You must be at least 62 years old for a reverse mortgage.  The Principal Limit of the loan is determined based on the age of the youngest borrower because the program uses actuarial tables to determine how long borrowers are likely to continue accruing interest.

    If there are multiple borrowers, the age of the youngest borrower will lower the amount available because the terms allow all borrowers to live in the home for the rest of their lives without having to make a payment.

    Of course, there will always be exceptions.  However, the premise remains that a 62-year-old borrower can accrue more interest over their life than an 82-year-old borrower with the same terms.  Therefore, HUD allows the 82-year-old borrower to start with a higher Principal Limit.

    Exploring Reverse Mortgage Payment Options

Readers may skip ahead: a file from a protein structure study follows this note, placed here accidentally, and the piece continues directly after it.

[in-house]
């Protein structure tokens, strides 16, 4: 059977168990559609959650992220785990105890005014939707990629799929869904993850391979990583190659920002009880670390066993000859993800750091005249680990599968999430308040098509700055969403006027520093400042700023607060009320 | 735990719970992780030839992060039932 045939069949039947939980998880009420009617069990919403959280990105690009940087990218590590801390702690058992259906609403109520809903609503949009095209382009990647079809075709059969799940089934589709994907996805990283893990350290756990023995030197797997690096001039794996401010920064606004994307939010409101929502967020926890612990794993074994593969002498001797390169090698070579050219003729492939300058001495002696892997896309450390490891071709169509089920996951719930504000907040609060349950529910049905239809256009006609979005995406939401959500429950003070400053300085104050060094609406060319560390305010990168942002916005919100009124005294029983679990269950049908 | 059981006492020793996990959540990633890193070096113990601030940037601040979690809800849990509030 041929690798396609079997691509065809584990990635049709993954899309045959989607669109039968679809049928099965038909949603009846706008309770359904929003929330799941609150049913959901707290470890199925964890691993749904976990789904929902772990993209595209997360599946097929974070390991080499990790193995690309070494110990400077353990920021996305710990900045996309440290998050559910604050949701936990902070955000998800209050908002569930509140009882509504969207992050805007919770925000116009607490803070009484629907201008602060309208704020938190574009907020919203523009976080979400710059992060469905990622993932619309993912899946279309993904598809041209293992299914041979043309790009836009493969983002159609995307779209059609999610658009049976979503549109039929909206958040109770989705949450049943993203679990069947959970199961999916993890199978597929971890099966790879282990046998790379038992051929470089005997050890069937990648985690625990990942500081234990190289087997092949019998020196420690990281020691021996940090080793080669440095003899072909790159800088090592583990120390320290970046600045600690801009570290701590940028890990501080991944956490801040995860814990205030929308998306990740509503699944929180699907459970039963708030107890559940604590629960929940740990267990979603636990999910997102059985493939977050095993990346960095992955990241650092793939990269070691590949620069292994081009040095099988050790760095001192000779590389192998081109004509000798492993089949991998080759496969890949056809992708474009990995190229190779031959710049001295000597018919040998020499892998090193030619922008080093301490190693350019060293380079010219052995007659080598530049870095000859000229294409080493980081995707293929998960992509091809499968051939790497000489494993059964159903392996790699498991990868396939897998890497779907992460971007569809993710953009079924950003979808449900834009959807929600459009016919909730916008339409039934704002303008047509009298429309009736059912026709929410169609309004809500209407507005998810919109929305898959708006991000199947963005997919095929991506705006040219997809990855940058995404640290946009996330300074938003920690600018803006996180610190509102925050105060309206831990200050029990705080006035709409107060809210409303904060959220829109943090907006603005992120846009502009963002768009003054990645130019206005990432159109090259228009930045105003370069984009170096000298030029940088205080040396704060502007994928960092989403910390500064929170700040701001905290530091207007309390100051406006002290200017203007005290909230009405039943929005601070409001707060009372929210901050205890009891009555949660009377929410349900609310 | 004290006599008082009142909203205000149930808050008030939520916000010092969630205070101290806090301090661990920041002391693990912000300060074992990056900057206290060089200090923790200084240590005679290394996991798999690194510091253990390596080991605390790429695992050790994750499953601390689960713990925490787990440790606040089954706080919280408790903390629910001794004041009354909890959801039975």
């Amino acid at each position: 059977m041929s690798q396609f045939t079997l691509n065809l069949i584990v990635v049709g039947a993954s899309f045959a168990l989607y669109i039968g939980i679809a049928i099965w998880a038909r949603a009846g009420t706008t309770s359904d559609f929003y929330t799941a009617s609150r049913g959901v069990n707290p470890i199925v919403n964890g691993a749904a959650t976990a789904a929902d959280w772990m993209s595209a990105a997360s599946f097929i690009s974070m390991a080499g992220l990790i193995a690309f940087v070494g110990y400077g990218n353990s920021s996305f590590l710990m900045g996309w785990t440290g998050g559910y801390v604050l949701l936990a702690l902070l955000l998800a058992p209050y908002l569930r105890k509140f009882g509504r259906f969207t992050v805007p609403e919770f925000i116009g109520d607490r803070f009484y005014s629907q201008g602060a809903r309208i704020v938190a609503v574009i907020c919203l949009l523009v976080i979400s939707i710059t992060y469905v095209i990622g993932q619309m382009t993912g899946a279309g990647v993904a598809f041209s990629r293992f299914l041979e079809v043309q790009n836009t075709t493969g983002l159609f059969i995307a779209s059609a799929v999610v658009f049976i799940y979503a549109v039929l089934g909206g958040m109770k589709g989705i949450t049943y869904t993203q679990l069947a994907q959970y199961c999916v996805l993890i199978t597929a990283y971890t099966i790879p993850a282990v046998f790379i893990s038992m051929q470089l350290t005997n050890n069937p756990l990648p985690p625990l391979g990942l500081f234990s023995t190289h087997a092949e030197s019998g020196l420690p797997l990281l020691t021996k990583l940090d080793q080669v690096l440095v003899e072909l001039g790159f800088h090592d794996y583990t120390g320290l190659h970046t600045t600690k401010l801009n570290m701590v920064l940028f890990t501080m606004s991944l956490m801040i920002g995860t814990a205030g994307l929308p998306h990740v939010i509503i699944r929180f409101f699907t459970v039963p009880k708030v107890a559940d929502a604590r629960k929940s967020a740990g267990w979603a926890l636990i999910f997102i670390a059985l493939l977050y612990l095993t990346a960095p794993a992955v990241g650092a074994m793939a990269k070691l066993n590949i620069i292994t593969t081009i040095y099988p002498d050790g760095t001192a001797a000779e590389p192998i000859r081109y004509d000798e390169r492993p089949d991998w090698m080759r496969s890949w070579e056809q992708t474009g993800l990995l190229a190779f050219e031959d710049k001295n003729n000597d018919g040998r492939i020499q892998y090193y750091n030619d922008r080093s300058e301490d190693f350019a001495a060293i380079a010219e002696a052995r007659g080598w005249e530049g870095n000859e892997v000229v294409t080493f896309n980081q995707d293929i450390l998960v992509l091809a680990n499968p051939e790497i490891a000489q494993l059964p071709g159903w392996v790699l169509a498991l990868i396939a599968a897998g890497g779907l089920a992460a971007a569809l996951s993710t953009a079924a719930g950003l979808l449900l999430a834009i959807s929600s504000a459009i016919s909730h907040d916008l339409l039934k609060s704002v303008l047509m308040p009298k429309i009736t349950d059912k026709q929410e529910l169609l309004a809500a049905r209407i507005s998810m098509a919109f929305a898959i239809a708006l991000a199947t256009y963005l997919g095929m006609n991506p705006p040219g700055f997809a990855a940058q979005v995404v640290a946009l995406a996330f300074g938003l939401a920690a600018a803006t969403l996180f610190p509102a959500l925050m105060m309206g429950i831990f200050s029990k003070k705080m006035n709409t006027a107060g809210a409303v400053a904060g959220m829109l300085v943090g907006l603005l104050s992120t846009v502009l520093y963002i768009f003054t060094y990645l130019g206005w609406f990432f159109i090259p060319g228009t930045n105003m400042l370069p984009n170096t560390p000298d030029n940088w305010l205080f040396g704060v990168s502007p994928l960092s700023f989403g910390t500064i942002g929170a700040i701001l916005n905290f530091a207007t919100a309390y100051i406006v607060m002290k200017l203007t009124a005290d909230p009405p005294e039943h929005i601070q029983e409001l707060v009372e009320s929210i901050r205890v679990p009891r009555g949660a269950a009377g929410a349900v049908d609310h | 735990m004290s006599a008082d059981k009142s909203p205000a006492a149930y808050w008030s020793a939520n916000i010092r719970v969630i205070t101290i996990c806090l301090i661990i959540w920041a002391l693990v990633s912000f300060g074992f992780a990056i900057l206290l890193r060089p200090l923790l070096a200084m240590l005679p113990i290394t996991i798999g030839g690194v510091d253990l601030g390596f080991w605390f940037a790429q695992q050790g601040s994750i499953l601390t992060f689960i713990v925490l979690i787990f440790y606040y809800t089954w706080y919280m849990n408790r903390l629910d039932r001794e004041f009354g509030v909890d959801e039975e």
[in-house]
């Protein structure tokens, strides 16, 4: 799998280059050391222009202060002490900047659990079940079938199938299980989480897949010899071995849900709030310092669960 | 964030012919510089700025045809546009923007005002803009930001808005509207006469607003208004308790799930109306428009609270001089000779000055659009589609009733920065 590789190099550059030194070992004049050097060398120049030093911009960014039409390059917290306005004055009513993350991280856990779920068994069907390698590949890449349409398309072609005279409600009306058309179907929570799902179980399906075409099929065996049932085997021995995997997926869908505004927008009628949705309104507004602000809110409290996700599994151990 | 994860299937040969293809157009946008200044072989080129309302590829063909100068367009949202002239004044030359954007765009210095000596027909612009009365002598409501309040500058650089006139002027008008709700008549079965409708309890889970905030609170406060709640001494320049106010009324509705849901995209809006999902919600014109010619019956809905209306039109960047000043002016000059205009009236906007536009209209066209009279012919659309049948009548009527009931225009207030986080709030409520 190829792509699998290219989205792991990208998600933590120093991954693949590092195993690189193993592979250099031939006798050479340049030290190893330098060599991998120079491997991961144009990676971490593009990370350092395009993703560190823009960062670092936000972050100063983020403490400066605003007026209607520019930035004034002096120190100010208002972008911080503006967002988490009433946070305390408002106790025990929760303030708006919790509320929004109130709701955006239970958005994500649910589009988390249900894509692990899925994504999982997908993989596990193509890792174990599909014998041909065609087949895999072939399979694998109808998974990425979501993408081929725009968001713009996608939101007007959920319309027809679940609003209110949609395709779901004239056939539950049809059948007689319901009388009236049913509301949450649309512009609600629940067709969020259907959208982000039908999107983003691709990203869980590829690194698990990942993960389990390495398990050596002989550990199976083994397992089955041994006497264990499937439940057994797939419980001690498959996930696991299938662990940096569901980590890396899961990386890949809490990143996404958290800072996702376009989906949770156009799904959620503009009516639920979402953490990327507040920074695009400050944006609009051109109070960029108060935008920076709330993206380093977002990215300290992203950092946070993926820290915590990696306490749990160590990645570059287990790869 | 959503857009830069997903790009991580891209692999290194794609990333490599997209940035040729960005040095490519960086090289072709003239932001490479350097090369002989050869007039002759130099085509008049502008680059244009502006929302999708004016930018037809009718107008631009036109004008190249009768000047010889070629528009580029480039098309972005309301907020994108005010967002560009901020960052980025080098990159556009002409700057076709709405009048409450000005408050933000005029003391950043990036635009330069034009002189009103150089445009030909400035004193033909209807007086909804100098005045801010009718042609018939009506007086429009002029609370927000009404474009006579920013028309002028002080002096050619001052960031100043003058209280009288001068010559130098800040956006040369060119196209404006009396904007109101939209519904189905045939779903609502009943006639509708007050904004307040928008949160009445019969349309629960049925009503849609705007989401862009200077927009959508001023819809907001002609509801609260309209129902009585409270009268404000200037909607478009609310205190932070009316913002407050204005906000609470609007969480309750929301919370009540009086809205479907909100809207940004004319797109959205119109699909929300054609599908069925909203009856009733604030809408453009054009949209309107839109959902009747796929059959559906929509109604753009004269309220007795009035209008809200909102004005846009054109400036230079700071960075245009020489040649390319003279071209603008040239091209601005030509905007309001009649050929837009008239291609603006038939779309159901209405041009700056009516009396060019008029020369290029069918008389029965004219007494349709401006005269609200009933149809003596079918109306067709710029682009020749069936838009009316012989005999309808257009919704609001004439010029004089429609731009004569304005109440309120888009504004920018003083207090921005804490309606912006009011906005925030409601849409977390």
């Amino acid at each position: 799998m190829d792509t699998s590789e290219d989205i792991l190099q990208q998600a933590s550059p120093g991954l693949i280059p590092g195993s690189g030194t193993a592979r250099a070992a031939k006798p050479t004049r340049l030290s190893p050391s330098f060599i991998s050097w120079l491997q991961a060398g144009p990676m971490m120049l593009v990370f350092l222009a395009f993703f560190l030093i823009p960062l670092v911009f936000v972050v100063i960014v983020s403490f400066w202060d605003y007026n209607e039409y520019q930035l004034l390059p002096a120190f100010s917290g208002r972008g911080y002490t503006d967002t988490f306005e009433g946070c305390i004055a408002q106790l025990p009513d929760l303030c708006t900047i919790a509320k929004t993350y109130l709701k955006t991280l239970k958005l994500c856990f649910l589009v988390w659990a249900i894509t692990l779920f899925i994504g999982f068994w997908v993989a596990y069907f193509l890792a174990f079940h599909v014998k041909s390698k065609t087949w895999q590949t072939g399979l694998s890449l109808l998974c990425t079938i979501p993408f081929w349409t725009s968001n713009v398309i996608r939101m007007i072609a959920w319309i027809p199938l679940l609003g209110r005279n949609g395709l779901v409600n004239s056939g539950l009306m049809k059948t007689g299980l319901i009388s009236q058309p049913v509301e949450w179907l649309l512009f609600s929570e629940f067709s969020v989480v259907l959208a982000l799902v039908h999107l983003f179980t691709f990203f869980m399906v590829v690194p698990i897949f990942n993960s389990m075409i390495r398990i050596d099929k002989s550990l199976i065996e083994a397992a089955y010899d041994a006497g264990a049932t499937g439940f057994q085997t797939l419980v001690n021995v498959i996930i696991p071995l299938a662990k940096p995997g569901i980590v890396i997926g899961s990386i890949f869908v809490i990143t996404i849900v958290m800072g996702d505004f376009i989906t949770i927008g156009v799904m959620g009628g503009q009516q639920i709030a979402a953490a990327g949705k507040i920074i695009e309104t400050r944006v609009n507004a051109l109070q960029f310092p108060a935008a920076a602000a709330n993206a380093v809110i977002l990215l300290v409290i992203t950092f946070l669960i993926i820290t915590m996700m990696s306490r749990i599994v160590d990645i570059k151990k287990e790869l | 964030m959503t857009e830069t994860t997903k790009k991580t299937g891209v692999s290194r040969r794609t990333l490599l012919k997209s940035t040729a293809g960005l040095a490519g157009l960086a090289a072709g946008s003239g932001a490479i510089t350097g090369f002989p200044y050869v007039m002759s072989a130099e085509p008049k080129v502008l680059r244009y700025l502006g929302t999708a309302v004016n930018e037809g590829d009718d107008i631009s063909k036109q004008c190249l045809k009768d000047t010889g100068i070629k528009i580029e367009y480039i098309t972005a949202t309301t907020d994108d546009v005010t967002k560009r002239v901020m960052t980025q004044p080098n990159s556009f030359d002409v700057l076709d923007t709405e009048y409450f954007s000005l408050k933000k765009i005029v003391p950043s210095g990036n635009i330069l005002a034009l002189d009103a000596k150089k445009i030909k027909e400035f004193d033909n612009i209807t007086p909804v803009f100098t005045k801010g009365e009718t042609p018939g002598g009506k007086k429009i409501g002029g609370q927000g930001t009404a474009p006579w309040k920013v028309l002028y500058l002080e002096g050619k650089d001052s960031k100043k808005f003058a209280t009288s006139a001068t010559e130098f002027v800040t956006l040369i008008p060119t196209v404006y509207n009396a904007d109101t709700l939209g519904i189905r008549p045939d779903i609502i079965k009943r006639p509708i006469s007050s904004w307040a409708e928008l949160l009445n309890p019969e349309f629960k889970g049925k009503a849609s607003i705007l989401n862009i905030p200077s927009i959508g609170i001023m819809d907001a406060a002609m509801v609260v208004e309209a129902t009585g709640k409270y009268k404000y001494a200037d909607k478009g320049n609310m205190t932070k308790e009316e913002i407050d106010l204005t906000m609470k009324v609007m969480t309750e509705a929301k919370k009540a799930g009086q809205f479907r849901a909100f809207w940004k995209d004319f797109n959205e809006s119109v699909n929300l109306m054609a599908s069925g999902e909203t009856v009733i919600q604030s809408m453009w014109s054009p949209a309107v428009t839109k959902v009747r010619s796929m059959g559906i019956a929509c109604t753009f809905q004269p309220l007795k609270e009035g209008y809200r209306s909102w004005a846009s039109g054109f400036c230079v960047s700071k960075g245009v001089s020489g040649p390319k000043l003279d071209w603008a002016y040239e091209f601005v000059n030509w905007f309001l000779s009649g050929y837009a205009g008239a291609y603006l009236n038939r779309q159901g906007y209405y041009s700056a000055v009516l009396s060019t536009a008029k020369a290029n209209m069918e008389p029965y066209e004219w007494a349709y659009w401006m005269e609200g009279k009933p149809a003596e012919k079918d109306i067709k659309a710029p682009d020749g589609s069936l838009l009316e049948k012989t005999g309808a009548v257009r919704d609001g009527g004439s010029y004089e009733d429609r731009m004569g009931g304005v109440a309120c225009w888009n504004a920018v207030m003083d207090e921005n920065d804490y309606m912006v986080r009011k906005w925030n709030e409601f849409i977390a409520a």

There are several ways borrowers can receive funds from a reverse mortgage:

    • Cash lump sum at closing
    • Line of credit that you can draw from as needed
    • Payment for a set amount and period, known as a “term payment.”
    • Guaranteed payment for life (known as a “tenure payment”) lasts for as long as you live in your home.

    In addition to these options, you can use a modified version of each and “blend” the programs.  For example, a married couple in California, born in 1951 and owning a $500,000 home, may decide to get a reverse mortgage.

    The couple would like $100,000 at closing to improve their property and fund a college plan for their grandchild.  They have a more significant social security benefit that will begin in four years.  Until then, they would like to increase their monthly income by $1,000.

    They can take a modified term loan with a $100,000 draw at closing and set up a monthly payment of $1,000 for four years.  That would leave an additional $125,000 available in a line of credit.